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LLC v. Doe

United States District Court, M.D. Florida, Jacksonville Division

September 25, 2019

STRIKE 3 HOLDINGS, LLC, a limited liability company, Plaintiff,
v.
JOHN DOE subscriber assigned IP address 73.104.9.11, an individual, Defendant.

          ORDER

          James R. Klindt United States Magistrate Judge

         This cause is before the Court on the Motion to Quash Third-Party Subpoena (Doc. No. 10; “Motion”), filed August 19, 2019. Plaintiff commenced this action on June 24, 2019 by filing a Complaint – Action for Damages for Property Rights Infringement and Demand for Jury Trial – Injunctive Relief Sought (Doc. No. 1; “Complaint”). On July 12, 2019, the Court entered an Order (Doc. No. 9; July 12, 2019 Order) granting Plaintiff’s Motion for Leave to Serve a Third-Party Subpoena Prior to Rule 26(f) Conference (Doc. No. 8), filed July 10, 2019, in which Plaintiff sought leave to serve Comcast Cable Communications, LLC (“Comcast”) with a subpoena (“Subpoena”). In the Motion, the subscriber of the identified IP address (“Subscriber”) requests the Court to “bar Plaintiff from obtaining her identity and address from Comcast pursuant to the Subpoena, awarding all attorneys’ fees and costs associated in bringing th[e] Motion.” Motion at 8. On August 29, 2019, Plaintiff filed its Response in Opposition to Defendant’s Motion to Quash Third-Party Subpoena (Doc. No. 13).

         In the Motion, the Subscriber makes three arguments: 1) “the subpoena should be quashed because this Court lacks subject matter jurisdiction over the subpoenaed party”; 2) the Subscriber “will suffer irreparable harm to her reputation”; and 3) the requested documents would not “lead to the actual infringer.” Motion at 3, 5, 7 (emphasis and capitalization omitted). The undersigned addresses each argument in turn.

         First, this Court has subject matter jurisdiction to issue the Subpoena pursuant to Rule 45(a)(2), Federal Rules of Civil Procedure (“Rule(s)”), which provides that a subpoena to a non-party must be issued “from the court where the action is pending.” In making her argument, the Subscriber relies on cases interpreting a prior version of Rule 45(a)(2). See Motion at 4-5. Accordingly, the Subscriber’s argument is without merit.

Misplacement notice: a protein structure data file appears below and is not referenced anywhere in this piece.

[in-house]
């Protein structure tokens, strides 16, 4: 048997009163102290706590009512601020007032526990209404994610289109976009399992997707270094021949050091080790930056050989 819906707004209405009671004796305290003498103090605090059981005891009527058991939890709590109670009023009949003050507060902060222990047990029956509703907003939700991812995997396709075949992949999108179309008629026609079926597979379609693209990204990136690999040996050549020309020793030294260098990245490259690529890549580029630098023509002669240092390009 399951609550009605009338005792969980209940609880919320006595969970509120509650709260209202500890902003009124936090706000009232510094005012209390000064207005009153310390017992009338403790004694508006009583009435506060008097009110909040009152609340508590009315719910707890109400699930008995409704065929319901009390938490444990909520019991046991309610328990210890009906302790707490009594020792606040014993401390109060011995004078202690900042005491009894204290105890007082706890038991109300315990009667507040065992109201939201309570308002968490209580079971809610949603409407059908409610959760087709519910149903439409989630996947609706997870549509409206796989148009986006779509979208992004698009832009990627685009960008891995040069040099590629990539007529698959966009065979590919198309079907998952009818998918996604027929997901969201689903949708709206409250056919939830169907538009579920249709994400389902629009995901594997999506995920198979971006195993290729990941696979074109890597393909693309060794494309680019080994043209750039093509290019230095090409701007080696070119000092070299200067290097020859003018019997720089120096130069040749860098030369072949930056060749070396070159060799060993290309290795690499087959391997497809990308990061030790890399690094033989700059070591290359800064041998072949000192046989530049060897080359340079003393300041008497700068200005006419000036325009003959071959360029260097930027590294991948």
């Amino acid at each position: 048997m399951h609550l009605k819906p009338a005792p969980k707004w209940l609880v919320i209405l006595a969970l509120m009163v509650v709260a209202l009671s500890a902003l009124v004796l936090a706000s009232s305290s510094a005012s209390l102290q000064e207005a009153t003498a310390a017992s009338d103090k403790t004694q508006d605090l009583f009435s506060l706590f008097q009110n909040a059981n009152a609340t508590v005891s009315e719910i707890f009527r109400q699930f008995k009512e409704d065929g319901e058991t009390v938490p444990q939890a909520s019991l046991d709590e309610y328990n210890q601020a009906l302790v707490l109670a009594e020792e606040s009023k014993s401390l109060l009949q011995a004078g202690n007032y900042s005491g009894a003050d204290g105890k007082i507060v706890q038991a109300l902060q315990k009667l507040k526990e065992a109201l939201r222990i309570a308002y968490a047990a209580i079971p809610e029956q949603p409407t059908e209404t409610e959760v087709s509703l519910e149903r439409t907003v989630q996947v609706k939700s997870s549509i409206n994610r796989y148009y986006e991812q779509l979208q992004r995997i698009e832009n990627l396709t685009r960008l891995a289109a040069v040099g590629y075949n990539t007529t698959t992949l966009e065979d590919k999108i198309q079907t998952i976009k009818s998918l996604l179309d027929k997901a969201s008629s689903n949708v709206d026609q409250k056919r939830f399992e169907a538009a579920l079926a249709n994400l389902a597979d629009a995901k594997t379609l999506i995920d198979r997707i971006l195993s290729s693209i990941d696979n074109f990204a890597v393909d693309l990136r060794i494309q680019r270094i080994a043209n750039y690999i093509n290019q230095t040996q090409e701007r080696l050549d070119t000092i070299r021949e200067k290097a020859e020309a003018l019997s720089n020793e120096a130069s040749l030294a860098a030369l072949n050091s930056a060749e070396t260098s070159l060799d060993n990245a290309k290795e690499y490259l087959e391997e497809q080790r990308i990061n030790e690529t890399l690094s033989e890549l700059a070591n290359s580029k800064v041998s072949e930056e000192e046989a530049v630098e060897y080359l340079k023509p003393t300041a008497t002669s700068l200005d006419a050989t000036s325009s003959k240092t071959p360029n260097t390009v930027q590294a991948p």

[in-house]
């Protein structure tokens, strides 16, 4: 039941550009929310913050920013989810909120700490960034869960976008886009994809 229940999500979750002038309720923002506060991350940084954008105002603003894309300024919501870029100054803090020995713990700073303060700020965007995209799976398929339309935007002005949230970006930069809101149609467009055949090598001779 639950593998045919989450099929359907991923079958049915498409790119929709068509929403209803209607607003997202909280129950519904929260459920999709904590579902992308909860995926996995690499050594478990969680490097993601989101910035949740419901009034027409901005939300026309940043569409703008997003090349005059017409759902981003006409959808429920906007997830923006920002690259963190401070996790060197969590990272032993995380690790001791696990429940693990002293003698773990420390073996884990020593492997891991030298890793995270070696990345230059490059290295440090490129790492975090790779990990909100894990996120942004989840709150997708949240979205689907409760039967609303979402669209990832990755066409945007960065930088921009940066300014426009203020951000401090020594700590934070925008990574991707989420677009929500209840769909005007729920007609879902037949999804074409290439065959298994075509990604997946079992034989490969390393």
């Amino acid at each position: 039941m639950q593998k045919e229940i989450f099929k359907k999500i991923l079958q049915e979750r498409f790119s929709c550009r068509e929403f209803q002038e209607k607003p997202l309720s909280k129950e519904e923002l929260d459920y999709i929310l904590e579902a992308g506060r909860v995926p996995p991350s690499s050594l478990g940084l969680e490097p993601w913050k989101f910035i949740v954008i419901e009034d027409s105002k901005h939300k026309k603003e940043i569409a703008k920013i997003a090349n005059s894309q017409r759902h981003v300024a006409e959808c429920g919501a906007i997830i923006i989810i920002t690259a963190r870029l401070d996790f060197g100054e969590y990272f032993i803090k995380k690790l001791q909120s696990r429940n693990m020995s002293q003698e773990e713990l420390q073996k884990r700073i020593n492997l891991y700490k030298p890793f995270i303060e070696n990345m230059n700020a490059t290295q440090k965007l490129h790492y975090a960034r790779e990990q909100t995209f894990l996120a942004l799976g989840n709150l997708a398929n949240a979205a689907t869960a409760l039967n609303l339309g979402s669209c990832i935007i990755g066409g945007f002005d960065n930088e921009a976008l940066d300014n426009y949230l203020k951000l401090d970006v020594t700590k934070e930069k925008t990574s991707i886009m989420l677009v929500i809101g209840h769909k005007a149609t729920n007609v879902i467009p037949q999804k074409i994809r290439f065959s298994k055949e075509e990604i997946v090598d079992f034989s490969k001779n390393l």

Second, in allowing the Subpoena to be issued, the Court set out a number of procedural protections, one of which allowed the Subscriber to file a motion to proceed anonymously in this case. See July 12, 2019 Order at 4. While the Court is cognizant of the Subscriber’s concerns, filing a motion to proceed anonymously sufficiently protects her privacy and reputational interests. Moreover, Plaintiff may only use the information disclosed in response to the Subpoena for the purpose of protecting and enforcing Plaintiff’s rights as set forth in the Complaint. See id.

         Third, to the extent the Subscriber claims she is not the alleged infringer in this case, see Motion at 7; Declaration in Support of Motion to Quash Subpoena (Doc. No. 10-1), a denial of liability is not a basis to quash a Rule 45 subpoena, see, e.g., Plastic The Movie Ltd. v. Doe, No. 15-CV-21310, 2015 WL 5634625, at *2 (S.D. Fla. Sept. 24, 2015); Malibu Media, LLC v. Does, No. 2:12-cv-177-FtM-29-SPC, 2012 WL 12921321, at *1 (M.D. Fla. June 6, 2012). As explained in the July 12, 2019 Order, Plaintiff made a good cause showing for early discovery. See July 12, 2019 Order at 2. The Court recognized the risk that a non-infringing party could be identified and served, but the Court found this was insufficient to deny Plaintiffs access to the discovery sought. See id at 2-3.

         Upon due consideration, it is

         ORDERED:

         1. The Motion to Quash Third-Party Subpoena (Doc. No. 10) is DENIED.

         2. The subscriber of the identified IP address (“Subscriber”) is reminded that she may file a motion to proceed anonymously in this case, no later than 14 days after receiving notification from Plaintiff of its intent to name and serve her as the defendant in this case Prior to the filing the motion, the Subscriber shall confer in good faith with Plaintiff regarding the relief requested and file a certification pursuant to Local Rule 3.01(g)[1]

         DONE AND ORDERED

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Notes:

[1] The parties are advised that the good faith conferral requirement set forth in Local Rule 3.01(g) has been interpreted as requiring the parties to “speak to each other in person or by telephone, in a good faith attempt to resolve disputed issues” prior to filing most motions seeking court intervention. Davis v. Apfel, No. 6:98-cv-651-Orl-22A, 2000 WL 1658575, at *2 n.1 (M.D. Fla. Aug. 14, 2000) (unpublished ...


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